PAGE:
In mass transit we are up against truly global competitors such as Siemens, ABB-ADTRANZ, GEC-Alsthom and Kawasaki. Nevertheless, we have managed to do pretty well. Bombardier is the only remaining manufacturer in North America and we have captured over 30 per cent of this continental market. We have also become a major player in the European market and our presence is felt in Asia with projects in Indonesia and Malaysia. In partnership with GEC-Alsthom we are introducing TGV technology to North America in Florida and will, some day perhaps, in Canada. We are also producing innovative, high-speed tilting trains for Amtrak's key north-east corridor running from Washington to New York to Boston.

In business jets, we are also leading in product innovations with our new Learjet 45, the mid-size Learjet 60, the wide-body Challenger G04 and the world-beating, ultralong distance Global Express. I trust and hope that you have or will have the opportunity to sample some of these products. They are remarkable tools to increase the efficiency of any executive team. In business jets, we are up against excellent high-tech companies such as Dassault of France, Textron's Cessna, Raytheon's Beechcraft, and, of course, Gulfstream Aerospace.

As you can see, we compete in many different markets, with lots of different products, against very tough competitors. I am sure that you ask yourself what do these markets have in common? These are all markets characterised by global competitors with first-class reputations and vast resources for the research and development of new products.

The businesses I have talked about so far, motorised consumer products, mass transit and business aircraft account for about 75 per cent of our total sales and they are all businesses--this might surprise you--where there is little or no government support to industries in Canada or elsewhere. I believe this is worth mentioning as there has been a lot of media coverage of the federal government's involvement in the commercial aerospace industry, a sector which represents about 25 per cent of our total revenues.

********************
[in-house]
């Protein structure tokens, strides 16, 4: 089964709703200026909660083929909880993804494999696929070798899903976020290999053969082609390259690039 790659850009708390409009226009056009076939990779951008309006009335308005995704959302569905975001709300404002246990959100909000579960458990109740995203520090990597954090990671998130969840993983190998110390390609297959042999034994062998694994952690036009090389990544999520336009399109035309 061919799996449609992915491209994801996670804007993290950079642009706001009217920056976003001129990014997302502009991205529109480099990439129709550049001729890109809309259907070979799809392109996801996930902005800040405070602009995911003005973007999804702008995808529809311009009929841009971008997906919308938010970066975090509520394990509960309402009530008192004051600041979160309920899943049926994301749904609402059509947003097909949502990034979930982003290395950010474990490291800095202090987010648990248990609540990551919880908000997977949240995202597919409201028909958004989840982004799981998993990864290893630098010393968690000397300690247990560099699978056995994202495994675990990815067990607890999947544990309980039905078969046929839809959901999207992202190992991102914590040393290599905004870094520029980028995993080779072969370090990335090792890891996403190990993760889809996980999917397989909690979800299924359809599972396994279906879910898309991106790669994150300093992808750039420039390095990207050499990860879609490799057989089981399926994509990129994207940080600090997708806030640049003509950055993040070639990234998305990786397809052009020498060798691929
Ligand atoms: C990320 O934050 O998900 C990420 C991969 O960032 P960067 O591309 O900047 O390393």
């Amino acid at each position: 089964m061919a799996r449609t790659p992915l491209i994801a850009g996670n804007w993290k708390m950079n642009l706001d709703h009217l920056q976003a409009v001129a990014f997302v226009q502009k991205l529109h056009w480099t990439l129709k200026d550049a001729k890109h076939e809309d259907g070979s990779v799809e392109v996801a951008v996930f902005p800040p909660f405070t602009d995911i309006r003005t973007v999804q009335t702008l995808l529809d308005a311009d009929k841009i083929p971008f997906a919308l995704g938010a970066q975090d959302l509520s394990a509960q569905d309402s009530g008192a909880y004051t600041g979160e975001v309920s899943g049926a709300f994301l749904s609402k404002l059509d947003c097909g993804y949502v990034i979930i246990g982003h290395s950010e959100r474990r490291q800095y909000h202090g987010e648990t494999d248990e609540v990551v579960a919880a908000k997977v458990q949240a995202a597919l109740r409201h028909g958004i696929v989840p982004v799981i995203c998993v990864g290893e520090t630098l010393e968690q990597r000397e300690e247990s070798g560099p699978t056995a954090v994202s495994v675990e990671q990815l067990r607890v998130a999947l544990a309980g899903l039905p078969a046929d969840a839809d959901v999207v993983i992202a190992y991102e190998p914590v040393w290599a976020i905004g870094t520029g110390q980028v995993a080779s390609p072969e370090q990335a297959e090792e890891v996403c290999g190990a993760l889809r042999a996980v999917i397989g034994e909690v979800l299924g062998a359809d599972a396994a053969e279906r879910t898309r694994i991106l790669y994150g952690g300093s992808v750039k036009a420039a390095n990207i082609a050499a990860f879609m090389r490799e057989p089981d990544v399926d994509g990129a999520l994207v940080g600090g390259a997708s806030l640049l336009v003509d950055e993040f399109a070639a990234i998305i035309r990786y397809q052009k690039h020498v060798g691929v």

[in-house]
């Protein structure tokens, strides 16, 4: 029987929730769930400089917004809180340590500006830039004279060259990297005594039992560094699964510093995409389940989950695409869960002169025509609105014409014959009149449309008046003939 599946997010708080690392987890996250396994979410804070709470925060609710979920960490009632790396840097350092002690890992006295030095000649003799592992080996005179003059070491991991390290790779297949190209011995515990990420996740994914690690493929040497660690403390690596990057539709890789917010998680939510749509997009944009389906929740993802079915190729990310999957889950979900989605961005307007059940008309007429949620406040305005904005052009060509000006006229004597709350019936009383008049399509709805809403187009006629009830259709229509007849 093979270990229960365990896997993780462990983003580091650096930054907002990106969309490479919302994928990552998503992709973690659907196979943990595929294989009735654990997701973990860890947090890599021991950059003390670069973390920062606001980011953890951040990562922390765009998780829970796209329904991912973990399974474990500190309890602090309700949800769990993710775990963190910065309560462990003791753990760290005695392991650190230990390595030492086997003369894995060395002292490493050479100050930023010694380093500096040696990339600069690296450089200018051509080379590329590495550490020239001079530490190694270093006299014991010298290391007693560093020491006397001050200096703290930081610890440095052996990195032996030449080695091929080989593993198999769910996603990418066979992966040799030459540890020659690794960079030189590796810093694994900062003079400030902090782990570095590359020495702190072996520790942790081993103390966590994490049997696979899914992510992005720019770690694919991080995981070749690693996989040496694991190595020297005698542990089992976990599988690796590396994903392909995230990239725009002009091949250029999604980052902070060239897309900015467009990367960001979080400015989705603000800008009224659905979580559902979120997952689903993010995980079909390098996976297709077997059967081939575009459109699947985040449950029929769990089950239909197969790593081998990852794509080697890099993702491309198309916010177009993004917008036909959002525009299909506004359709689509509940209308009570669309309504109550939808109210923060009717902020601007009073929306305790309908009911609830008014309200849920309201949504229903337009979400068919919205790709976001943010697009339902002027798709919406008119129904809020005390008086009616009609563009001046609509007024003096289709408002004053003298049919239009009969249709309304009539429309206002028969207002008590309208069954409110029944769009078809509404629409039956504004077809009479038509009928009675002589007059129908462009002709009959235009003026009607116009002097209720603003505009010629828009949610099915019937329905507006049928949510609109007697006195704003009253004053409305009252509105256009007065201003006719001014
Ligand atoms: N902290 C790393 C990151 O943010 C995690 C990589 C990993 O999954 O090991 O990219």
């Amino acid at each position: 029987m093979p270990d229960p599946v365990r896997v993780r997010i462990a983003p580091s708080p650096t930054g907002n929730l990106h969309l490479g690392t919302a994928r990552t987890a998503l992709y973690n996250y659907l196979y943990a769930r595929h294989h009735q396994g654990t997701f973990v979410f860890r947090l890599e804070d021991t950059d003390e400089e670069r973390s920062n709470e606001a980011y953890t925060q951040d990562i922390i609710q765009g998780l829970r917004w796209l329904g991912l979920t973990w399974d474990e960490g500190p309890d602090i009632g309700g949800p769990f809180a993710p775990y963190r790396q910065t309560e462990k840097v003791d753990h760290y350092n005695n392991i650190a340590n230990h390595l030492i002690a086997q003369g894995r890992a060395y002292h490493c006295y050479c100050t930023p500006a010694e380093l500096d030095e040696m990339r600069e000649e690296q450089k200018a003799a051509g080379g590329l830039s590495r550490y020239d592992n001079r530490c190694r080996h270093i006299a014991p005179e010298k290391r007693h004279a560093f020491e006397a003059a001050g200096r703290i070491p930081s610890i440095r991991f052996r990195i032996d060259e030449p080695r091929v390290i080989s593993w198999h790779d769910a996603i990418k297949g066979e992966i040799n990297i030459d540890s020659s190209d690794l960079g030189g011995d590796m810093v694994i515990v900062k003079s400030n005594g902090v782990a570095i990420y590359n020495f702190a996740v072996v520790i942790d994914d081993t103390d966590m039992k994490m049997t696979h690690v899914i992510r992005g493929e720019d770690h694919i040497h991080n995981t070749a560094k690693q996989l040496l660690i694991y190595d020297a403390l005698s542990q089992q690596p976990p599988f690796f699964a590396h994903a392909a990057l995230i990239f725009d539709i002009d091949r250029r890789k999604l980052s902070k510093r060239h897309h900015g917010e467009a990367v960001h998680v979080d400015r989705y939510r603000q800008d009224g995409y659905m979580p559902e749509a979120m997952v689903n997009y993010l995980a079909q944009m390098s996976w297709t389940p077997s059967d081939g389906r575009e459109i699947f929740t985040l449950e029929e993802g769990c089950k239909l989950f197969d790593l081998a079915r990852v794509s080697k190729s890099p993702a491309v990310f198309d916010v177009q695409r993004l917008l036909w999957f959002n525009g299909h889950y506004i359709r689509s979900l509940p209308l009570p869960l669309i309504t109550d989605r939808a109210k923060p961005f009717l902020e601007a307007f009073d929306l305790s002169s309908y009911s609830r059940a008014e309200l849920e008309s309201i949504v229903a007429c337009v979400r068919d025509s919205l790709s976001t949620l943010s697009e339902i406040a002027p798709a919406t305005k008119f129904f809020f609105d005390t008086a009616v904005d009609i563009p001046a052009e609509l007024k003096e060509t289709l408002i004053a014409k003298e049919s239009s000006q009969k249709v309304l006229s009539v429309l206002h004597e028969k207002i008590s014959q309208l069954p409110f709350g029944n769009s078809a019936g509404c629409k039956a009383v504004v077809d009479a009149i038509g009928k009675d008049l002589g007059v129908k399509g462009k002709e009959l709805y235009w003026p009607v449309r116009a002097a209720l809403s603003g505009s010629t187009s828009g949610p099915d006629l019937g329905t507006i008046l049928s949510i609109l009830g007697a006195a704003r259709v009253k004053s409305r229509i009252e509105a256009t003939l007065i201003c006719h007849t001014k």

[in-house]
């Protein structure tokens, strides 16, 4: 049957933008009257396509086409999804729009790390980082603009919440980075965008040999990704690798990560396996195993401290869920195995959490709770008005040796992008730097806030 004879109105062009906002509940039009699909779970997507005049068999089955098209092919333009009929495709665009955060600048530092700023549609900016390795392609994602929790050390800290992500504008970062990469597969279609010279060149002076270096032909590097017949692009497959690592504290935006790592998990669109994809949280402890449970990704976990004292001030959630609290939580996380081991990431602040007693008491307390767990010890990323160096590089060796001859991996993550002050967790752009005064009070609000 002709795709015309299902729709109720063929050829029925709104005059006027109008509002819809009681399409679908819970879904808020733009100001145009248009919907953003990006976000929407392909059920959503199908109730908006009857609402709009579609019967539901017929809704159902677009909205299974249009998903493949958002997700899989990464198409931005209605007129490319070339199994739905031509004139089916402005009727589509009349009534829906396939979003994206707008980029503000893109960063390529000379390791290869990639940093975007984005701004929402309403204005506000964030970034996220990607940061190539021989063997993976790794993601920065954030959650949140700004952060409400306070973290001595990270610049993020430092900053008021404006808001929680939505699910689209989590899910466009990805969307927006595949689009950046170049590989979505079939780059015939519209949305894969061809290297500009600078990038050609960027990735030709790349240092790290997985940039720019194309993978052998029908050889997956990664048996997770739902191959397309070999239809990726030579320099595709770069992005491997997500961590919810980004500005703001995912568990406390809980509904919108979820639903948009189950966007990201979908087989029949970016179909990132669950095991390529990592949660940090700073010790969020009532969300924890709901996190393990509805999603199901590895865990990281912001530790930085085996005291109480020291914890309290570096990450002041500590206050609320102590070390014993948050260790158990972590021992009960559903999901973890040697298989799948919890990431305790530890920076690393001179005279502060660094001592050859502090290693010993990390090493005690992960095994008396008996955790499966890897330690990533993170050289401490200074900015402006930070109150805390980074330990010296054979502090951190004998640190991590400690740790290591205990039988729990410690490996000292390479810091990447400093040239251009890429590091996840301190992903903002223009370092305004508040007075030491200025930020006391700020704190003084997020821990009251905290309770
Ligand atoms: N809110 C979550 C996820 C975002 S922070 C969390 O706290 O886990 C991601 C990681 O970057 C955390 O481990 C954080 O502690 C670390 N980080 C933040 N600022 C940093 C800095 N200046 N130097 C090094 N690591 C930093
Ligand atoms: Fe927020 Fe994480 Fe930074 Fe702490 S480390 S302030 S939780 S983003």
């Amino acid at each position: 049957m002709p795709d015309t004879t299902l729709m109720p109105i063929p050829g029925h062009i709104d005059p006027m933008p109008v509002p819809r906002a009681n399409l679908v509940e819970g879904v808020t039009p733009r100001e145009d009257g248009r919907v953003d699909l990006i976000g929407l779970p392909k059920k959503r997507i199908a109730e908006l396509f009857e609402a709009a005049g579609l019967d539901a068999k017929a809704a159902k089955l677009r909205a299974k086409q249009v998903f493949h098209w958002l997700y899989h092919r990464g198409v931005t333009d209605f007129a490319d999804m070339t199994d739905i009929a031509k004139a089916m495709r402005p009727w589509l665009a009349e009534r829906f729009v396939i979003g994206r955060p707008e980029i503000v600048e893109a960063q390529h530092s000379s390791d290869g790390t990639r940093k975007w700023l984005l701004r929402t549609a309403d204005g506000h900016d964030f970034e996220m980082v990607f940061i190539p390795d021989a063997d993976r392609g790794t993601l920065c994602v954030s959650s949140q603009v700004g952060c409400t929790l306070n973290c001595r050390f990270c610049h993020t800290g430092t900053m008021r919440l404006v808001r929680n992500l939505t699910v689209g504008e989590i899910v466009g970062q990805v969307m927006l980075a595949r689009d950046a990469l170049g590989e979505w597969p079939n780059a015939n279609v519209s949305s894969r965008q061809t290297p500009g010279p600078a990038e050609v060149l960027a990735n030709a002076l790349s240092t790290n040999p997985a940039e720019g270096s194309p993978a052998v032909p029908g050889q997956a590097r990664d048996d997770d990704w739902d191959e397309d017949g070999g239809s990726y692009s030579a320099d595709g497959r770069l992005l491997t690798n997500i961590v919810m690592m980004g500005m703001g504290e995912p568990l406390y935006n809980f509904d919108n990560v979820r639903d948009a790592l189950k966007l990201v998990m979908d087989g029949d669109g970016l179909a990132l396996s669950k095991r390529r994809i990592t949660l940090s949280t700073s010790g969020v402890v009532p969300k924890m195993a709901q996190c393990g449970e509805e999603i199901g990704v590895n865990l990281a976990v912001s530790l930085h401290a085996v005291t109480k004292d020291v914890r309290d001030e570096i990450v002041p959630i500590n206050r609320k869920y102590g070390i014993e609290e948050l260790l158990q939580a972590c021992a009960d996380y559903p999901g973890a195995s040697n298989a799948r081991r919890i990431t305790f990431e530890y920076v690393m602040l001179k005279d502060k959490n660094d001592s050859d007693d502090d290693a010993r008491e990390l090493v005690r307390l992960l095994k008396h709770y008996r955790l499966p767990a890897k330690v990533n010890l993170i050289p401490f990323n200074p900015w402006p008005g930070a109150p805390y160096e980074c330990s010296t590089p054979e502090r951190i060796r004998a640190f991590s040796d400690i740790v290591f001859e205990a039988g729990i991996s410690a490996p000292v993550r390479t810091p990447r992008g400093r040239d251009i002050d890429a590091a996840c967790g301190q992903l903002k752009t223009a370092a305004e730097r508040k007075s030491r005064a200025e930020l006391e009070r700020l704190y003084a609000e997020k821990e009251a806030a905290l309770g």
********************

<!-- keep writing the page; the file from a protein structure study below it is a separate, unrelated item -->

I would like to focus on this part of our company for the next few minutes. I believe that some of the comments in the media may have lead to a misperception of Bombardier as well as misperception of what it takes to succeed in the global business of commercial aircraft.

First, the Canadian aerospace industry is vital to our country.

• Aerospace supports 54,000 highly paid jobs in Canada.
• Seventy per cent of its sales are exports, contributing strongly to the country's positive trade balance.
• For every 1000 aerospace jobs, 500 high-salary, high-skill jobs are created in related industries.
• Finally, aerospace invests $1.5 billion annually in R and D in Canada, or 12 per cent of its sales.

Just 10 years ago, in 1986, major sectors of the Canadian aerospace industry were government owned. At that point, the Canadian government led other countries by moving to privatise the two main-frame manufacturers of the time, Canadair and de Havilland.

Today, our very successful aerospace industry is owned by the private sector. And Bombardier is not alone in this success. Pratt & Whitney Canada is a world leader in high-performance turboprop engines, as is CAE in flight simulators. Canadian aerospace companies have grown by 50 per cent over the past 10 years, more than the aerospace industry in any other country of the OECD. The private sector has poured billions of dollars into this sector in order to create industry leaders. And we did it with as little government involvement as possible.

Since the acquisition of Canadair, we have invested $1.4 billion in that operation. The Canadian government's contribution for all product development there over the last 10 years was $161 million and 90 per cent of it is repayable. If Bombardier decides to launch the CRJ-X 70 seater jet, we will invest another $600 million towards which the federal government would contribute $87 million all repayable through royalties.

Since 1986, we have become a world leader in business aircraft. We have gained a leadership position in regional turboprops, expanding and renewing the Dash 8 family of aircraft. And we have created a whole new market for 50seat jets with the CRJ. As a result, in just 10 years, Bombardier has become the world's number-four civil-aircraft airframe manufacturer.

The commercial aircraft industry has always been characterised by high levels of government involvement. This is much less true in Canada today, but is still very true in other parts of the world where our competitors are located.